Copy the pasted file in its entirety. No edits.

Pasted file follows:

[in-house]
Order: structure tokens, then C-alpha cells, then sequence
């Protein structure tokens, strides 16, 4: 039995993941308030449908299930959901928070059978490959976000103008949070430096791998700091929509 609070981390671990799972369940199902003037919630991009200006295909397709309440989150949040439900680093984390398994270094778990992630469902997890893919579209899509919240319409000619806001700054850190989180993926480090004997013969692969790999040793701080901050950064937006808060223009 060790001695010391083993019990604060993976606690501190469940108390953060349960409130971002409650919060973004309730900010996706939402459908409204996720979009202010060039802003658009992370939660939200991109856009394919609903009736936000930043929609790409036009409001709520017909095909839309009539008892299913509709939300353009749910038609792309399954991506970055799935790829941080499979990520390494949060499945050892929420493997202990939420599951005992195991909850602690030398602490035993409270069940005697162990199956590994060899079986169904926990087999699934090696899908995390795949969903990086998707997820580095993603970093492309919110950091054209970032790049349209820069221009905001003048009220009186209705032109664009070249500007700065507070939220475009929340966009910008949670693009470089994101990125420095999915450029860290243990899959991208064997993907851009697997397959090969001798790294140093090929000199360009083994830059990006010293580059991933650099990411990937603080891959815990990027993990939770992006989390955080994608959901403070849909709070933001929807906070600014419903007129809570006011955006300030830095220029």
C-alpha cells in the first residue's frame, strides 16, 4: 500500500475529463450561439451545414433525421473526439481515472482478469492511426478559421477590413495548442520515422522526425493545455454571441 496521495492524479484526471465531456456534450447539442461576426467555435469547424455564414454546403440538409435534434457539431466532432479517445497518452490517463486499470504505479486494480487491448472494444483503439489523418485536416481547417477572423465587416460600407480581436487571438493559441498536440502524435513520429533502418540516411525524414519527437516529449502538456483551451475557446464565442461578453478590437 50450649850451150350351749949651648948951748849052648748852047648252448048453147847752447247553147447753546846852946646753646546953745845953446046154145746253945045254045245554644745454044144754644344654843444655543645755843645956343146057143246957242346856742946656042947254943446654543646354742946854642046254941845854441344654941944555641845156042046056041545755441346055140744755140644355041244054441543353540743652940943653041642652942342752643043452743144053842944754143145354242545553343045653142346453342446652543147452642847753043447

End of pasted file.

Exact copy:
[in-house]
Order: structure tokens, then C-alpha cells, then sequence
């Protein structure tokens, strides 16, 4: 039995993941308030449908299930959901928070059978490959976000103008949070430096791998700091929509 609070981390671990799972369940199902003037919630991009200006295909397709309440989150949040439900680093984390398994270094778990992630469902997890893919579209899509919240319409000619806001700054850190989180993926480090004997013969692969790999040793701080901050950064937006808060223009 060790001695010391083993019990604060993976606690501190469940108390953060349960409130971002409650919060973004309730900010996706939402459908409204996720979009202010060039802003658009992370939660939200991109856009394919609903009736936000930043929609790409036009409001709520017909095909839309009539008892299913509709939300353009749910038609792309399954991506970055799935790829941080499979990520390494949060499945050892929420493997202990939420599951005992195991909850602690030398602490035993409270069940005697162990199956590994060899079986169904926990087999699934090696899908995390795949969903990086998707997820580095993603970093492309919110950091054209970032790049349209820069221009905001003048009220009186209705032109664009070249500007700065507070939220475009929340966009910008949670693009470089994101990125420095999915450029860290243990899959991208064997993907851009697997397959090969001798790294140093090929000199360009083994830059990006010293580059991933650099990411990937603080891959815990990027993990939770992006989390955080994608959901403070849909709070933001929807906070600014419903007129809570006011955006300030830095220029």
C-alpha cells in the first residue's frame, strides 16, 4: 500500500475529463450561439451545414433525421473526439481515472482478469492511426478559421477590413495548442520515422522526425493545455454571441 496521495492524479484526471465531456456534450447539442461576426467555435469547424455564414454546403440538409435534434457539431466532432479517445497518452490517463486499470504505479486494480487491448472494444483503439489523418485536416481547417477572423465587416460600407480581436487571438493559441498536440502524435513520429533502418540516411525524414519527437516529449502538456483551451475557446464565442461578453478590437 50450649850451150350351749949651648948951748849052648748852047648252448048453147847752447247553147447753546846852946646753646546953745845953446046154145746253945045254045245554644745454044144754644344654843444655543645755843645956343146057143246957242346856742946656042947254943446654543646354742946854642046254941845854441344654941944555641845156042046056041545755441346055140744755140644355041244054441543353540743652940943653041642652942342752643043452743144053842944754143145354242545553343045653142346453342446652543147452642847753043447